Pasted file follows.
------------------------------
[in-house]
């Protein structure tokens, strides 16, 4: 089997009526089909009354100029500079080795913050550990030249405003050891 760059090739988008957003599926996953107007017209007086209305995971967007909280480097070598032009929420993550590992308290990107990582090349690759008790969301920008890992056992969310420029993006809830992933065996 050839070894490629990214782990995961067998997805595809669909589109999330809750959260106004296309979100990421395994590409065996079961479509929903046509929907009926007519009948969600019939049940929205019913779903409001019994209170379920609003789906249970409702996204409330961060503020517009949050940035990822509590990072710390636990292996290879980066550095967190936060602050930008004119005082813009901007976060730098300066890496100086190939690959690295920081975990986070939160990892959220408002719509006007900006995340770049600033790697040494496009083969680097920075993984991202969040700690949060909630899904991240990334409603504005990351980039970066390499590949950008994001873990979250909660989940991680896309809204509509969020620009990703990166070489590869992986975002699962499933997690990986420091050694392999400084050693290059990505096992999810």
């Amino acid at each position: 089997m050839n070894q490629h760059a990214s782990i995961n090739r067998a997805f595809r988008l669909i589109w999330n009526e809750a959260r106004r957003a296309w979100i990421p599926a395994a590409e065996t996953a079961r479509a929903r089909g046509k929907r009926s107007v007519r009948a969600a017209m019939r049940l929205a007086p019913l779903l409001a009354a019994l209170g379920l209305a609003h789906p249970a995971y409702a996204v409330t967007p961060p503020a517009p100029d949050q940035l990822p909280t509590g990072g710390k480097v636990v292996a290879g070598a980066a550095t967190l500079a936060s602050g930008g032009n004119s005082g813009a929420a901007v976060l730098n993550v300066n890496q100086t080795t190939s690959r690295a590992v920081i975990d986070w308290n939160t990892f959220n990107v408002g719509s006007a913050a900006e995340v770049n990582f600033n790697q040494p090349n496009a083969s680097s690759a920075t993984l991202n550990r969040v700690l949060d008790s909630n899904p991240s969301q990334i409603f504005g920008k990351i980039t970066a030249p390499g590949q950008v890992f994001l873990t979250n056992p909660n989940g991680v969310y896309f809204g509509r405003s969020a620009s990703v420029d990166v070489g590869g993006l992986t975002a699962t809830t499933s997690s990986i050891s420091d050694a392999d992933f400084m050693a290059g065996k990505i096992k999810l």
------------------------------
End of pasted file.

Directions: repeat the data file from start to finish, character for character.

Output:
[in-house]
């Protein structure tokens, strides 16, 4: 089997009526089909009354100029500079080795913050550990030249405003050891 760059090739988008957003599926996953107007017209007086209305995971967007909280480097070598032009929420993550590992308290990107990582090349690759008790969301920008890992056992969310420029993006809830992933065996 050839070894490629990214782990995961067998997805595809669909589109999330809750959260106004296309979100990421395994590409065996079961479509929903046509929907009926007519009948969600019939049940929205019913779903409001019994209170379920609003789906249970409702996204409330961060503020517009949050940035990822509590990072710390636990292996290879980066550095967190936060602050930008004119005082813009901007976060730098300066890496100086190939690959690295920081975990986070939160990892959220408002719509006007900006995340770049600033790697040494496009083969680097920075993984991202969040700690949060909630899904991240990334409603504005990351980039970066390499590949950008994001873990979250909660989940991680896309809204509509969020620009990703990166070489590869992986975002699962499933997690990986420091050694392999400084050693290059990505096992999810």
């Amino acid at each position: 089997m050839n070894q490629h760059a990214s782990i995961n090739r067998a997805f595809r988008l669909i589109w999330n009526e809750a959260r106004r957003a296309w979100i990421p599926a395994a590409e065996t996953a079961r479509a929903r089909g046509k929907r009926s107007v007519r009948a969600a017209m019939r049940l929205a007086p019913l779903l409001a009354a019994l209170g379920l209305a609003h789906p249970a995971y409702a996204v409330t967007p961060p503020a517009p100029d949050q940035l990822p909280t509590g990072g710390k480097v636990v292996a290879g070598a980066a550095t967190l500079a936060s602050g930008g032009n004119s005082g813009a929420a901007v976060l730098n993550v300066n890496q100086t080795t190939s690959r690295a590992v920081i975990d986070w308290n939160t990892f959220n990107v408002g719509s006007a913050a900006e995340v770049n990582f600033n790697q040494p090349n496009a083969s680097s690759a920075t993984l991202n550990r969040v700690l949060d008790s909630n899904p991240s969301q990334i409603f504005g920008k990351i980039t970066a030249p390499g590949q950008v890992f994001l873990t979250n056992p909660n989940g991680v969310y896309f809204g509509r405003s969020a620009s990703v420029d990166v070489g590869g993006l992986t975002a699962t809830t499933s997690s990986i050891s420091d050694a392999d992933f400084m050693a290059g065996k990505i096992k999810l």